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So, much of The Boss is dependent on your tolerance level of Melissa McCarthy. You can almost entirely gauge your chances of being entertained by the movie by how much you’re entertained by McCarthy overall. There are a handful of other decent personalities and jokes that manage to boost the movie beyond McCarthy’s talents, but they don’t come nearly as often as the talent emphasis on McCarthy herself, with Kristen Bell and Peter Dinklage mostly just serving as tag-alongs in a movie that is clearly written to glorify someone else.


The Boss follows pretty well-trodden territory as far as comedies go. It’s an age-old movie tale of two unlikely friends becoming better people when they’re tossed into a shared circumstance together, in this case, when lead character, Michelle Darnell has to rebuild her business credentials, with the help of the former assistant that she never properly gave her dues.

At the start of the movie, Michelle, a billionaire businesswoman and self-help corporate media personality, is thrown into a white-collar prison for several months for insider trading, and afterward, has her assets frozen, her property seized, and is essentially left with nothing. Forced to turn to her downtrodden former assistant, Claire, she decides to make a paid alternative to the non-profit Girl Scouts/Brownies program, called the, “Dandelions” in the movie, to avoid any legal trouble with the real-life Girl Scouts organization. Honestly, this isn’t a bad premise either. It has a certain degree of comedic possibility, and is grounded enough to feel credible, while not completely being shackled to any sense of realistic progression.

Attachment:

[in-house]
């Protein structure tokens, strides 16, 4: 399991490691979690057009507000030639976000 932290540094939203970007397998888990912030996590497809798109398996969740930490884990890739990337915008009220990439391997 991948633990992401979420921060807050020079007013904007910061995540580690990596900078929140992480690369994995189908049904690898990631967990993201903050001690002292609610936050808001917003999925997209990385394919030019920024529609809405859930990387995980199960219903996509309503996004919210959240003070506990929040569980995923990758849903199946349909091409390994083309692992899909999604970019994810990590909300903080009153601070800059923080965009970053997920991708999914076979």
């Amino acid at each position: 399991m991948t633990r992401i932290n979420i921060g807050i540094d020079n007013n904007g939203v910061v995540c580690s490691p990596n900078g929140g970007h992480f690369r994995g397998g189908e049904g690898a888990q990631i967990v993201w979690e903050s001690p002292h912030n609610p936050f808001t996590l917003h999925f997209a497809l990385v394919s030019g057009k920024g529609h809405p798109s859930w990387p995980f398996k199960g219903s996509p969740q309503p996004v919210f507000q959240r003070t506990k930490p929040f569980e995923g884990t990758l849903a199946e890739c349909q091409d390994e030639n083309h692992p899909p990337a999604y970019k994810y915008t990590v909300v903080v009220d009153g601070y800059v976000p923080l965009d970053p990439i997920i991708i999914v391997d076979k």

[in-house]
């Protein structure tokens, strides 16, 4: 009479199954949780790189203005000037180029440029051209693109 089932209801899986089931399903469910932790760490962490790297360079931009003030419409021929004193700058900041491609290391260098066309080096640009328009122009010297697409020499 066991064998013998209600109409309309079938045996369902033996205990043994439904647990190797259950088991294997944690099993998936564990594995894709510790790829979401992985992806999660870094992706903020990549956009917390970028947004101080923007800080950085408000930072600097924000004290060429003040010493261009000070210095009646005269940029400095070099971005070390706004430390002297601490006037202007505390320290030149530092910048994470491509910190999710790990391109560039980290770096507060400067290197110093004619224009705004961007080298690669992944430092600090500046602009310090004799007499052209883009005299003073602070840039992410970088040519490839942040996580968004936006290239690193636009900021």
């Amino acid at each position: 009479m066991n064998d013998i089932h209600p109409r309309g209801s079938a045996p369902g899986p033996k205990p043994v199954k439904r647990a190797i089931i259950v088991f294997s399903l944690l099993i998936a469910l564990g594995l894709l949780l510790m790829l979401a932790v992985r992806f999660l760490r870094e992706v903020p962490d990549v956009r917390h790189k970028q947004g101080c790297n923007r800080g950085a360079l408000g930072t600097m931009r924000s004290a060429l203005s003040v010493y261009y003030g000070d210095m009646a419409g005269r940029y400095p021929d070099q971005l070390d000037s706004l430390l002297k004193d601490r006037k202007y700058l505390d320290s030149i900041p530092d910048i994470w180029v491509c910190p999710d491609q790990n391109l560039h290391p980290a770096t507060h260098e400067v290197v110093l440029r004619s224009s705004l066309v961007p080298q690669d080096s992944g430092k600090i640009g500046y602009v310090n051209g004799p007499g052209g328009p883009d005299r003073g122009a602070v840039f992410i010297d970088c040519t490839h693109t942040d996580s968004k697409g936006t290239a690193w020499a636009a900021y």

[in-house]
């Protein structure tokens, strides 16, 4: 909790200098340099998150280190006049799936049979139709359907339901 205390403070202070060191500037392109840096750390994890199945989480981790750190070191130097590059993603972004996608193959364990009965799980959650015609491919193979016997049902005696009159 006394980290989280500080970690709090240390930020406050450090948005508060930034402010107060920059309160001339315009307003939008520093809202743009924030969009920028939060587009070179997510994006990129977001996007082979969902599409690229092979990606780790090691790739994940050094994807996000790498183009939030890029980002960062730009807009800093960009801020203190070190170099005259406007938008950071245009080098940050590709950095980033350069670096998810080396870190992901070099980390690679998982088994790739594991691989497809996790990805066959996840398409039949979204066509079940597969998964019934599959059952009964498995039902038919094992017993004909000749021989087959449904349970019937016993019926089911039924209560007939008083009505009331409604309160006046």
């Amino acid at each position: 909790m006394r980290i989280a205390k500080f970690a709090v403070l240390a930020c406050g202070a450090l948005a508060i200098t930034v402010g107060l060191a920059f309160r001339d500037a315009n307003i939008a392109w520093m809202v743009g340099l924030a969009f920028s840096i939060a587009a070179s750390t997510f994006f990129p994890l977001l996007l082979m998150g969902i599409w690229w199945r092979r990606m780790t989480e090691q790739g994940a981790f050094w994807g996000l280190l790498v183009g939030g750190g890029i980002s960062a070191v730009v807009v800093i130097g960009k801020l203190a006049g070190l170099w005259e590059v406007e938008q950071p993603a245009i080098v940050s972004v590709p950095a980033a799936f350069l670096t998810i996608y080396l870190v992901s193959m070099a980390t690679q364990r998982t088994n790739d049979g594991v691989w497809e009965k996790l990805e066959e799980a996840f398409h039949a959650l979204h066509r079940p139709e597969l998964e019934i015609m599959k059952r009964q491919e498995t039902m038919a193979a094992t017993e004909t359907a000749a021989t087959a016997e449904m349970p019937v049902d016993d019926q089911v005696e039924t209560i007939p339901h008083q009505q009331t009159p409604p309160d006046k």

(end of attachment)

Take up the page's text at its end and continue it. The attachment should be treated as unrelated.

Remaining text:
Film Title: The Boss

That’s why it’s really disappointing that The Boss can be so uneven with its comedy. Its story is already pretty bog standard, and that leaves the jokes to sustain everything else. With the movie being so all over the place, the story just ultimately ends up being very forgettable, and a bit of a waste of a solid central idea. At least it’s got plenty of Melissa McCarthy though, for what that’s worth.